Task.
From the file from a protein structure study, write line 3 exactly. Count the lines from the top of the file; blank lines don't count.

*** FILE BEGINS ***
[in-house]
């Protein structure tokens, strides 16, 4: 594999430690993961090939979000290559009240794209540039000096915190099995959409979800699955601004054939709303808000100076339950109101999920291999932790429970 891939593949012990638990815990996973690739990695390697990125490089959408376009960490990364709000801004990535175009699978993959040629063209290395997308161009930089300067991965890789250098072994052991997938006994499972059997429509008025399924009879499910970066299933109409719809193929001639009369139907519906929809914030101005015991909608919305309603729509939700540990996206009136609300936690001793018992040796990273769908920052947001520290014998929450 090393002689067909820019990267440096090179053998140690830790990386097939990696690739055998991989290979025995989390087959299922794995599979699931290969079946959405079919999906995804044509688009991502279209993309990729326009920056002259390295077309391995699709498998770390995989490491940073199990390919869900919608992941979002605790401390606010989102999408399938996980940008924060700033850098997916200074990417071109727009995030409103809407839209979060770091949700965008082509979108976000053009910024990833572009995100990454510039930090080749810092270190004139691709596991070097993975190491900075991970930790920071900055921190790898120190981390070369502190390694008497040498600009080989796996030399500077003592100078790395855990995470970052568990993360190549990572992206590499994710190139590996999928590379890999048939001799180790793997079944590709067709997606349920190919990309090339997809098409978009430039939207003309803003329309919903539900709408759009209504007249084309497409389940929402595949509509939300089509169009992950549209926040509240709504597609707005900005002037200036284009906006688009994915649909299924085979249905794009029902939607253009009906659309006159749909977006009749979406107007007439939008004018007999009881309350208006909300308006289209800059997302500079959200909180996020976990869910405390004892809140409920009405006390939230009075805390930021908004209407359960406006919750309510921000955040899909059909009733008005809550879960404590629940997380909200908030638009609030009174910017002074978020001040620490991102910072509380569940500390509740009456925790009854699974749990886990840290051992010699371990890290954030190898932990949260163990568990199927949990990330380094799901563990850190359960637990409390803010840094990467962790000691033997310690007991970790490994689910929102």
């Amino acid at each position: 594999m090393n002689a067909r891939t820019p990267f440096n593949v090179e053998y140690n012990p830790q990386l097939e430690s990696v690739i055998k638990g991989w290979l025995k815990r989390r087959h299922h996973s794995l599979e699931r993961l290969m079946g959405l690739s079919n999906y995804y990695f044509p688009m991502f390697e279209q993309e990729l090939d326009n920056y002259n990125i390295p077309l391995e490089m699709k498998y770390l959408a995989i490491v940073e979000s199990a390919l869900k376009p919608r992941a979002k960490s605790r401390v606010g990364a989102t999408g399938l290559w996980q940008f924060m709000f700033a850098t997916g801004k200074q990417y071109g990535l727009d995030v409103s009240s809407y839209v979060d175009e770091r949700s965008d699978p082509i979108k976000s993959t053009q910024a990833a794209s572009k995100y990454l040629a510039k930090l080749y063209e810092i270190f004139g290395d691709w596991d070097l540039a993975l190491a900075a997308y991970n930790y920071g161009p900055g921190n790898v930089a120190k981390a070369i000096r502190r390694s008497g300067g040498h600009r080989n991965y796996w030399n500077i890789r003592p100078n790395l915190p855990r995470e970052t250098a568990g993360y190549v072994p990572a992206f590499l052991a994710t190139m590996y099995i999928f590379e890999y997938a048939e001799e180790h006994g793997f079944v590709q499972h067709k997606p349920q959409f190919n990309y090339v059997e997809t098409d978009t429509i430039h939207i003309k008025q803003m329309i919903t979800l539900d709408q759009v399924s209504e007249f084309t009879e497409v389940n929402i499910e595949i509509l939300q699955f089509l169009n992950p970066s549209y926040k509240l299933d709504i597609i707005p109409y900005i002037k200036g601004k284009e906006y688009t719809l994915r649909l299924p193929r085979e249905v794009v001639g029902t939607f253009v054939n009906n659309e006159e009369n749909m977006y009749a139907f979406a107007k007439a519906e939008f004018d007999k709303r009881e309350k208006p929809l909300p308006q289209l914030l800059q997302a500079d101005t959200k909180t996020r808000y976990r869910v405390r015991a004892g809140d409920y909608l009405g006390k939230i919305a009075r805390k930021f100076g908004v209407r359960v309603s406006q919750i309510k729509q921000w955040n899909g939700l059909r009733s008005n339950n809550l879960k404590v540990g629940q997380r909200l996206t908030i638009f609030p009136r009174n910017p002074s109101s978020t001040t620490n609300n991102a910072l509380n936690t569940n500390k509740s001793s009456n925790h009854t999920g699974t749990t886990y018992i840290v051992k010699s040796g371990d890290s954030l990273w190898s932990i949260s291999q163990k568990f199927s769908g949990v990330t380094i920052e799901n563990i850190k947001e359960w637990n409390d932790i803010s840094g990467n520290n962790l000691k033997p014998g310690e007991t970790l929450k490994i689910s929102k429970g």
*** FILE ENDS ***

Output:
């Amino acid at each position: 594999m090393n002689a067909r891939t820019p990267f440096n593949v090179e053998y140690n012990p830790q990386l097939e430690s990696v690739i055998k638990g991989w290979l025995k815990r989390r087959h299922h996973s794995l599979e699931r993961l290969m079946g959405l690739s079919n999906y995804y990695f044509p688009m991502f390697e279209q993309e990729l090939d326009n920056y002259n990125i390295p077309l391995e490089m699709k498998y770390l959408a995989i490491v940073e979000s199990a390919l869900k376009p919608r992941a979002k960490s605790r401390v606010g990364a989102t999408g399938l290559w996980q940008f924060m709000f700033a850098t997916g801004k200074q990417y071109g990535l727009d995030v409103s009240s809407y839209v979060d175009e770091r949700s965008d699978p082509i979108k976000s993959t053009q910024a990833a794209s572009k995100y990454l040629a510039k930090l080749y063209e810092i270190f004139g290395d691709w596991d070097l540039a993975l190491a900075a997308y991970n930790y920071g161009p900055g921190n790898v930089a120190k981390a070369i000096r502190r390694s008497g300067g040498h600009r080989n991965y796996w030399n500077i890789r003592p100078n790395l915190p855990r995470e970052t250098a568990g993360y190549v072994p990572a992206f590499l052991a994710t190139m590996y099995i999928f590379e890999y997938a048939e001799e180790h006994g793997f079944v590709q499972h067709k997606p349920q959409f190919n990309y090339v059997e997809t098409d978009t429509i430039h939207i003309k008025q803003m329309i919903t979800l539900d709408q759009v399924s209504e007249f084309t009879e497409v389940n929402i499910e595949i509509l939300q699955f089509l169009n992950p970066s549209y926040k509240l299933d709504i597609i707005p109409y900005i002037k200036g601004k284009e906006y688009t719809l994915r649909l299924p193929r085979e249905v794009v001639g029902t939607f253009v054939n009906n659309e006159e009369n749909m977006y009749a139907f979406a107007k007439a519906e939008f004018d007999k709303r009881e309350k208006p929809l909300p308006q289209l914030l800059q997302a500079d101005t959200k909180t996020r808000y976990r869910v405390r015991a004892g809140d409920y909608l009405g006390k939230i919305a009075r805390k930021f100076g908004v209407r359960v309603s406006q919750i309510k729509q921000w955040n899909g939700l059909r009733s008005n339950n809550l879960k404590v540990g629940q997380r909200l996206t908030i638009f609030p009136r009174n910017p002074s109101s978020t001040t620490n609300n991102a910072l509380n936690t569940n500390k509740s001793s009456n925790h009854t999920g699974t749990t886990y018992i840290v051992k010699s040796g371990d890290s954030l990273w190898s932990i949260s291999q163990k568990f199927s769908g949990v990330t380094i920052e799901n563990i850190k947001e359960w637990n409390d932790i803010s840094g990467n520290n962790l000691k033997p014998g310690e007991t970790l929450k490994i689910s929102k429970g």